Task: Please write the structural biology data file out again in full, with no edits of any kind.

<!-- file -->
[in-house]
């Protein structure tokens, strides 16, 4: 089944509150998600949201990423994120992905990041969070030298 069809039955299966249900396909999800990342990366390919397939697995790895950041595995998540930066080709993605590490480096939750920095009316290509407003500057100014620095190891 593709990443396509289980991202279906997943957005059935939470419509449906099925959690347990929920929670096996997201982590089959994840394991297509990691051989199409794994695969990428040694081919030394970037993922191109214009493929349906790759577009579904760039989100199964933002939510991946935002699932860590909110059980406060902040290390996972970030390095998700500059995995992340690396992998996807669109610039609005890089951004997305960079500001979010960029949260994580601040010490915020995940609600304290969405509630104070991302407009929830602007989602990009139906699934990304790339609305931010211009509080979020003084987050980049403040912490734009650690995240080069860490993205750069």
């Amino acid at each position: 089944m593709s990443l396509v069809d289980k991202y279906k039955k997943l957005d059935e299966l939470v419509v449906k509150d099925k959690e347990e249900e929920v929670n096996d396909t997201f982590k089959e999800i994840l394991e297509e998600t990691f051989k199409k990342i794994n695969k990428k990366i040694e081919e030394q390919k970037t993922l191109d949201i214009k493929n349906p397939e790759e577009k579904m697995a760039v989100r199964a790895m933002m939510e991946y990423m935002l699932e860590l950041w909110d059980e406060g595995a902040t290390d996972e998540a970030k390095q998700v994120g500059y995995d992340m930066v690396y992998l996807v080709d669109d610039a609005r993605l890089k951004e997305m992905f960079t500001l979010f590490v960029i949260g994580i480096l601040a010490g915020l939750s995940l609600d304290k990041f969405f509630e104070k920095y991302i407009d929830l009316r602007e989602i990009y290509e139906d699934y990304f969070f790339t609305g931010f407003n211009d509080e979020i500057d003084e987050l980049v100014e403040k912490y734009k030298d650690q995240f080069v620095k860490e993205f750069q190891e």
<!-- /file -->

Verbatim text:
[in-house]
């Protein structure tokens, strides 16, 4: 089944509150998600949201990423994120992905990041969070030298 069809039955299966249900396909999800990342990366390919397939697995790895950041595995998540930066080709993605590490480096939750920095009316290509407003500057100014620095190891 593709990443396509289980991202279906997943957005059935939470419509449906099925959690347990929920929670096996997201982590089959994840394991297509990691051989199409794994695969990428040694081919030394970037993922191109214009493929349906790759577009579904760039989100199964933002939510991946935002699932860590909110059980406060902040290390996972970030390095998700500059995995992340690396992998996807669109610039609005890089951004997305960079500001979010960029949260994580601040010490915020995940609600304290969405509630104070991302407009929830602007989602990009139906699934990304790339609305931010211009509080979020003084987050980049403040912490734009650690995240080069860490993205750069």
């Amino acid at each position: 089944m593709s990443l396509v069809d289980k991202y279906k039955k997943l957005d059935e299966l939470v419509v449906k509150d099925k959690e347990e249900e929920v929670n096996d396909t997201f982590k089959e999800i994840l394991e297509e998600t990691f051989k199409k990342i794994n695969k990428k990366i040694e081919e030394q390919k970037t993922l191109d949201i214009k493929n349906p397939e790759e577009k579904m697995a760039v989100r199964a790895m933002m939510e991946y990423m935002l699932e860590l950041w909110d059980e406060g595995a902040t290390d996972e998540a970030k390095q998700v994120g500059y995995d992340m930066v690396y992998l996807v080709d669109d610039a609005r993605l890089k951004e997305m992905f960079t500001l979010f590490v960029i949260g994580i480096l601040a010490g915020l939750s995940l609600d304290k990041f969405f509630e104070k920095y991302i407009d929830l009316r602007e989602i990009y290509e139906d699934y990304f969070f790339t609305g931010f407003n211009d509080e979020i500057d003084e987050l980049v100014e403040k912490y734009k030298d650690q995240f080069v620095k860490e993205f750069q190891e």